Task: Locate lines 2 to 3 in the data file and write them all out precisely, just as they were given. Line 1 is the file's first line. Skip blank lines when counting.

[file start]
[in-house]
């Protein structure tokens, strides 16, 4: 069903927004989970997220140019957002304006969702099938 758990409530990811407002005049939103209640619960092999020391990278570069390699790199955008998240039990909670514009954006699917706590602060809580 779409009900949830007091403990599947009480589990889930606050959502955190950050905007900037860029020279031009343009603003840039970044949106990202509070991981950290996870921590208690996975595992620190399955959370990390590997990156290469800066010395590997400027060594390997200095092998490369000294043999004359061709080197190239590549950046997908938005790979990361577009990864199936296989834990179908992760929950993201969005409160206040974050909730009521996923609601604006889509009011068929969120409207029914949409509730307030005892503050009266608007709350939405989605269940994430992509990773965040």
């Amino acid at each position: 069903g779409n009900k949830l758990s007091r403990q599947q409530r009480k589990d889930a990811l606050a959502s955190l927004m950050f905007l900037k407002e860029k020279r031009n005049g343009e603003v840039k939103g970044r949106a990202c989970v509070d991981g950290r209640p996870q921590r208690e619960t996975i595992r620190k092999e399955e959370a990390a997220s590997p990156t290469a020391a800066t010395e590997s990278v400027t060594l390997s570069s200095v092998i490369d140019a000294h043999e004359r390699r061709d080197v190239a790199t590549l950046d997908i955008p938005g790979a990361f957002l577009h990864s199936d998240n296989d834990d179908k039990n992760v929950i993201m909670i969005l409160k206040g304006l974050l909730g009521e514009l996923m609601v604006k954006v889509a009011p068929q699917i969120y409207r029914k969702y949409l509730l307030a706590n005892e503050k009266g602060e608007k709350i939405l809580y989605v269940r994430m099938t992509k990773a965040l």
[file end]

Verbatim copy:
């Protein structure tokens, strides 16, 4: 069903927004989970997220140019957002304006969702099938 758990409530990811407002005049939103209640619960092999020391990278570069390699790199955008998240039990909670514009954006699917706590602060809580 779409009900949830007091403990599947009480589990889930606050959502955190950050905007900037860029020279031009343009603003840039970044949106990202509070991981950290996870921590208690996975595992620190399955959370990390590997990156290469800066010395590997400027060594390997200095092998490369000294043999004359061709080197190239590549950046997908938005790979990361577009990864199936296989834990179908992760929950993201969005409160206040974050909730009521996923609601604006889509009011068929969120409207029914949409509730307030005892503050009266608007709350939405989605269940994430992509990773965040």
């Amino acid at each position: 069903g779409n009900k949830l758990s007091r403990q599947q409530r009480k589990d889930a990811l606050a959502s955190l927004m950050f905007l900037k407002e860029k020279r031009n005049g343009e603003v840039k939103g970044r949106a990202c989970v509070d991981g950290r209640p996870q921590r208690e619960t996975i595992r620190k092999e399955e959370a990390a997220s590997p990156t290469a020391a800066t010395e590997s990278v400027t060594l390997s570069s200095v092998i490369d140019a000294h043999e004359r390699r061709d080197v190239a790199t590549l950046d997908i955008p938005g790979a990361f957002l577009h990864s199936d998240n296989d834990d179908k039990n992760v929950i993201m909670i969005l409160k206040g304006l974050l909730g009521e514009l996923m609601v604006k954006v889509a009011p068929q699917i969120y409207r029914k969702y949409l509730l307030a706590n005892e503050k009266g602060e608007k709350i939405l809580y989605v269940r994430m099938t992509k990773a965040l």